When analyzing pricing and quality among builders, there can seem to be vast differences in pricing. So how does that translate into quality differences? Surely something is driving the pricing differences. With literally thousands of different options on a single residential project, it is difficult to explain without a real-world example. In this case study, “How to Compare Pricing among Builders”, we examine a real-world example of two different homes to see the differences. In this example, one home is being offered for considerably less than the other. Although there are many variables behind the walls, this study addresses only what can be seen on the interior and exterior of the home. In the end, this comparison should bring to light the differences in pricing among builders and quoted prices.
How to Compare Pricing among Builders
Builder A advertises that he can build a custom home for $50/sf less than any other builder in town. He claims to get better pricing than other builders. So just to use round numbers, most other builders are quoting, say, a price of $300/sf, and this builder is quoting $250/sf. With a 20% difference in pricing, that sounds very appealing! So what’s the difference? Are the homes truly comparable?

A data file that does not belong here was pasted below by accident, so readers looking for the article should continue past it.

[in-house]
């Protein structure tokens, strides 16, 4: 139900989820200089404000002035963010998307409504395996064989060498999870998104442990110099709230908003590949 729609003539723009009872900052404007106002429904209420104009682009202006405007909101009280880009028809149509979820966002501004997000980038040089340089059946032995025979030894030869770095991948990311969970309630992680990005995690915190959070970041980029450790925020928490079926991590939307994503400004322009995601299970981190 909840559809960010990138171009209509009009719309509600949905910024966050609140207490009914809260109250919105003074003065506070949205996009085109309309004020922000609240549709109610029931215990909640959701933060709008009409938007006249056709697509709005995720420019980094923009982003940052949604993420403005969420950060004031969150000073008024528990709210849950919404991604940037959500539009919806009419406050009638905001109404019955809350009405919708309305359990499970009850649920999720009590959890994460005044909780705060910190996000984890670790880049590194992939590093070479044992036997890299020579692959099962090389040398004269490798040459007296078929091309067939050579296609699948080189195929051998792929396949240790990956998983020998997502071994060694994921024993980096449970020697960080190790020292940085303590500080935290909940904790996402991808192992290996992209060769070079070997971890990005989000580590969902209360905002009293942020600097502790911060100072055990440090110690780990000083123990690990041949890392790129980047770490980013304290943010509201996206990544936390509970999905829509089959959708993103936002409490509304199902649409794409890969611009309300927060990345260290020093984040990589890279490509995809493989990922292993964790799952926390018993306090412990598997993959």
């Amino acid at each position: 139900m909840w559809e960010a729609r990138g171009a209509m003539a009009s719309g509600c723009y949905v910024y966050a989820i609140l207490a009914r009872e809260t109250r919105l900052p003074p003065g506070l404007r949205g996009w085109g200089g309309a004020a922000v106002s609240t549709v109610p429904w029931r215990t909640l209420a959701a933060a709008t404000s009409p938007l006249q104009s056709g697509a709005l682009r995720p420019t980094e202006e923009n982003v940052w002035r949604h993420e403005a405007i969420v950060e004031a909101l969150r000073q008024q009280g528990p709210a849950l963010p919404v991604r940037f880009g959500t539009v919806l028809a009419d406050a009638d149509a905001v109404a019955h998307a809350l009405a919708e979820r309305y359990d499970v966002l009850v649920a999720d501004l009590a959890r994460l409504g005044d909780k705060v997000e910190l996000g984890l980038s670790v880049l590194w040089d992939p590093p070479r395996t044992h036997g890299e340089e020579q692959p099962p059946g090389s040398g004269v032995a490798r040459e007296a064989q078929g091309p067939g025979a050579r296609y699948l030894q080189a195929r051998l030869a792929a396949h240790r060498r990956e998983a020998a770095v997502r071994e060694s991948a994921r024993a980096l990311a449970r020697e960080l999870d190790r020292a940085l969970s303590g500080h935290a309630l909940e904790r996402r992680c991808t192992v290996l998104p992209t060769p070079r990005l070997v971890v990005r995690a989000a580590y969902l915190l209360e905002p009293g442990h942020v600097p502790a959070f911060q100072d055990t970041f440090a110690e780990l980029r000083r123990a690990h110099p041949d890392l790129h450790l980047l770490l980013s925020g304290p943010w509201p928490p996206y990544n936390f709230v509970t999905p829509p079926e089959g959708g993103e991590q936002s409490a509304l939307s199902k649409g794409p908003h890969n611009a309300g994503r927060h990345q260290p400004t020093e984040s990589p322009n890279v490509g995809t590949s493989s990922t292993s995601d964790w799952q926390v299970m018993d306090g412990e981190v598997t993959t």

To start, let’s compare a home for sale by Builder A. To make the two homes comparable, the cost of the lot is removed from Builder A’s listing.
We will use a Jenkins Home, Builder B, with similar size and features to compare to Builder A. This begins to illuminate the differences. After all every custom home is, in fact, one-of-a-kind.
Know Thy Numbers
There are many details that make up a home. Compromising on all of those details will cause the custom home to feel like a production or low-cost home. Although most everyone does make some concessions, there are areas where our clients typically will not compromise. The reason the residential building industry has gotten into the habit of quoting really low numbers is because there are so many variables which affect the final pricing. Builders who quote bargain basement pricing know that clients aren’t willing to accept the less expensive alternatives that they will offer them, certainly not in a $1M+ home. So every time a client says, “I’d like to have some covered outdoor living”, that adds to the cost. Also, there are some out-of-pocket costs that can be left off of the initial quoted price which makes the cost per square foot sound much lower. Things like architect fees, engineering, pool, landscaping, tap fees and permitting fees, can easily add up to $50/sq ft. In fact, the going rate for just the Architect typically ranges from 10% – 16% of the total project cost. So just be aware that you need an apples to apples comparison to really know the numbers.